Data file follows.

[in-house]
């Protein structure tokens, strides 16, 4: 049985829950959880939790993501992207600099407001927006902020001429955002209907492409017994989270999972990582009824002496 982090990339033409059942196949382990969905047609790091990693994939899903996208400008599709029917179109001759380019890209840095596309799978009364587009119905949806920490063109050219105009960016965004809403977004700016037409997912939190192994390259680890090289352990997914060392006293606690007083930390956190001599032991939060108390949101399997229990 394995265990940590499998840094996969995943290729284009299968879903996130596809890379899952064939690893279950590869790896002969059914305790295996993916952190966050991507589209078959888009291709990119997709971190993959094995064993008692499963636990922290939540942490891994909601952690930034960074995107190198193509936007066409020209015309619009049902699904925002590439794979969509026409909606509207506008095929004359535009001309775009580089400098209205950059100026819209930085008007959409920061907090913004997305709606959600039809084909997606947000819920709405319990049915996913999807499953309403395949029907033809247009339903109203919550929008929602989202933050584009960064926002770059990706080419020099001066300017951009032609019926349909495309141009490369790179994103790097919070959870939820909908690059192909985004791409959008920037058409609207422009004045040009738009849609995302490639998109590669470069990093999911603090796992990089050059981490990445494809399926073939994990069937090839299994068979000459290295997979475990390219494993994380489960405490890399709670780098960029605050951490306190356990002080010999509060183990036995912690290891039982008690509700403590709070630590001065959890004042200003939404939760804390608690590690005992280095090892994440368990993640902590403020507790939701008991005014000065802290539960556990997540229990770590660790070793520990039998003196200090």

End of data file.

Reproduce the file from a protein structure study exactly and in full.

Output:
[in-house]
């Protein structure tokens, strides 16, 4: 049985829950959880939790993501992207600099407001927006902020001429955002209907492409017994989270999972990582009824002496 982090990339033409059942196949382990969905047609790091990693994939899903996208400008599709029917179109001759380019890209840095596309799978009364587009119905949806920490063109050219105009960016965004809403977004700016037409997912939190192994390259680890090289352990997914060392006293606690007083930390956190001599032991939060108390949101399997229990 394995265990940590499998840094996969995943290729284009299968879903996130596809890379899952064939690893279950590869790896002969059914305790295996993916952190966050991507589209078959888009291709990119997709971190993959094995064993008692499963636990922290939540942490891994909601952690930034960074995107190198193509936007066409020209015309619009049902699904925002590439794979969509026409909606509207506008095929004359535009001309775009580089400098209205950059100026819209930085008007959409920061907090913004997305709606959600039809084909997606947000819920709405319990049915996913999807499953309403395949029907033809247009339903109203919550929008929602989202933050584009960064926002770059990706080419020099001066300017951009032609019926349909495309141009490369790179994103790097919070959870939820909908690059192909985004791409959008920037058409609207422009004045040009738009849609995302490639998109590669470069990093999911603090796992990089050059981490990445494809399926073939994990069937090839299994068979000459290295997979475990390219494993994380489960405490890399709670780098960029605050951490306190356990002080010999509060183990036995912690290891039982008690509700403590709070630590001065959890004042200003939404939760804390608690590690005992280095090892994440368990993640902590403020507790939701008991005014000065802290539960556990997540229990770590660790070793520990039998003196200090």